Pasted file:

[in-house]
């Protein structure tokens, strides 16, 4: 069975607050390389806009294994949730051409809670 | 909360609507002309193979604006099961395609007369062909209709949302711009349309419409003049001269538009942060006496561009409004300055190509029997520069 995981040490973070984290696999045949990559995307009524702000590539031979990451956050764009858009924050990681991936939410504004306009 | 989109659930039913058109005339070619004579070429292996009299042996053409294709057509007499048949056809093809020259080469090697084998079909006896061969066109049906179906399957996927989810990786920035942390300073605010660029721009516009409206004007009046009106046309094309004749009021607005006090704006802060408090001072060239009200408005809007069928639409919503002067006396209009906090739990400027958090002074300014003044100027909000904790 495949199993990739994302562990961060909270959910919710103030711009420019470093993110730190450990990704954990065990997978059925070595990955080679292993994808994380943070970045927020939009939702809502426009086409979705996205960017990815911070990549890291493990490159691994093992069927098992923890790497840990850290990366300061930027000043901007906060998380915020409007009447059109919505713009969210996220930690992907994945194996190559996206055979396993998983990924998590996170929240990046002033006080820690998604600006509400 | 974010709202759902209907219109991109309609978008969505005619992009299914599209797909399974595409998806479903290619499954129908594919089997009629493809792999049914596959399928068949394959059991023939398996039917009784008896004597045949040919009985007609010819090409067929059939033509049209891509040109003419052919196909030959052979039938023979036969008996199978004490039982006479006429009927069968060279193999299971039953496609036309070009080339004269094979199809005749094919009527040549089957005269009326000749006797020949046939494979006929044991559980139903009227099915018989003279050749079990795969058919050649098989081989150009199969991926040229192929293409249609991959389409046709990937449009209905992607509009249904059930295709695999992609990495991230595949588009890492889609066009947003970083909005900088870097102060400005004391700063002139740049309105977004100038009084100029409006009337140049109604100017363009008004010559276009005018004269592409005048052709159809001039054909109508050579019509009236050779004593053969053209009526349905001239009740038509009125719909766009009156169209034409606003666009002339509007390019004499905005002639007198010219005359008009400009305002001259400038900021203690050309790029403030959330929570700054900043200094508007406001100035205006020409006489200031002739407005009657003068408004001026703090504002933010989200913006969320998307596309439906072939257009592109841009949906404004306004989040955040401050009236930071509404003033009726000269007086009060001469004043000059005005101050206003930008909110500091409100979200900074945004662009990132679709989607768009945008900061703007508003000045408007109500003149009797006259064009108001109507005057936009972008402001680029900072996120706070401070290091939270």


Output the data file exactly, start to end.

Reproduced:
[in-house]
């Protein structure tokens, strides 16, 4: 069975607050390389806009294994949730051409809670 | 909360609507002309193979604006099961395609007369062909209709949302711009349309419409003049001269538009942060006496561009409004300055190509029997520069 995981040490973070984290696999045949990559995307009524702000590539031979990451956050764009858009924050990681991936939410504004306009 | 989109659930039913058109005339070619004579070429292996009299042996053409294709057509007499048949056809093809020259080469090697084998079909006896061969066109049906179906399957996927989810990786920035942390300073605010660029721009516009409206004007009046009106046309094309004749009021607005006090704006802060408090001072060239009200408005809007069928639409919503002067006396209009906090739990400027958090002074300014003044100027909000904790 495949199993990739994302562990961060909270959910919710103030711009420019470093993110730190450990990704954990065990997978059925070595990955080679292993994808994380943070970045927020939009939702809502426009086409979705996205960017990815911070990549890291493990490159691994093992069927098992923890790497840990850290990366300061930027000043901007906060998380915020409007009447059109919505713009969210996220930690992907994945194996190559996206055979396993998983990924998590996170929240990046002033006080820690998604600006509400 | 974010709202759902209907219109991109309609978008969505005619992009299914599209797909399974595409998806479903290619499954129908594919089997009629493809792999049914596959399928068949394959059991023939398996039917009784008896004597045949040919009985007609010819090409067929059939033509049209891509040109003419052919196909030959052979039938023979036969008996199978004490039982006479006429009927069968060279193999299971039953496609036309070009080339004269094979199809005749094919009527040549089957005269009326000749006797020949046939494979006929044991559980139903009227099915018989003279050749079990795969058919050649098989081989150009199969991926040229192929293409249609991959389409046709990937449009209905992607509009249904059930295709695999992609990495991230595949588009890492889609066009947003970083909005900088870097102060400005004391700063002139740049309105977004100038009084100029409006009337140049109604100017363009008004010559276009005018004269592409005048052709159809001039054909109508050579019509009236050779004593053969053209009526349905001239009740038509009125719909766009009156169209034409606003666009002339509007390019004499905005002639007198010219005359008009400009305002001259400038900021203690050309790029403030959330929570700054900043200094508007406001100035205006020409006489200031002739407005009657003068408004001026703090504002933010989200913006969320998307596309439906072939257009592109841009949906404004306004989040955040401050009236930071509404003033009726000269007086009060001469004043000059005005101050206003930008909110500091409100979200900074945004662009990132679709989607768009945008900061703007508003000045408007109500003149009797006259064009108001109507005057936009972008402001680029900072996120706070401070290091939270």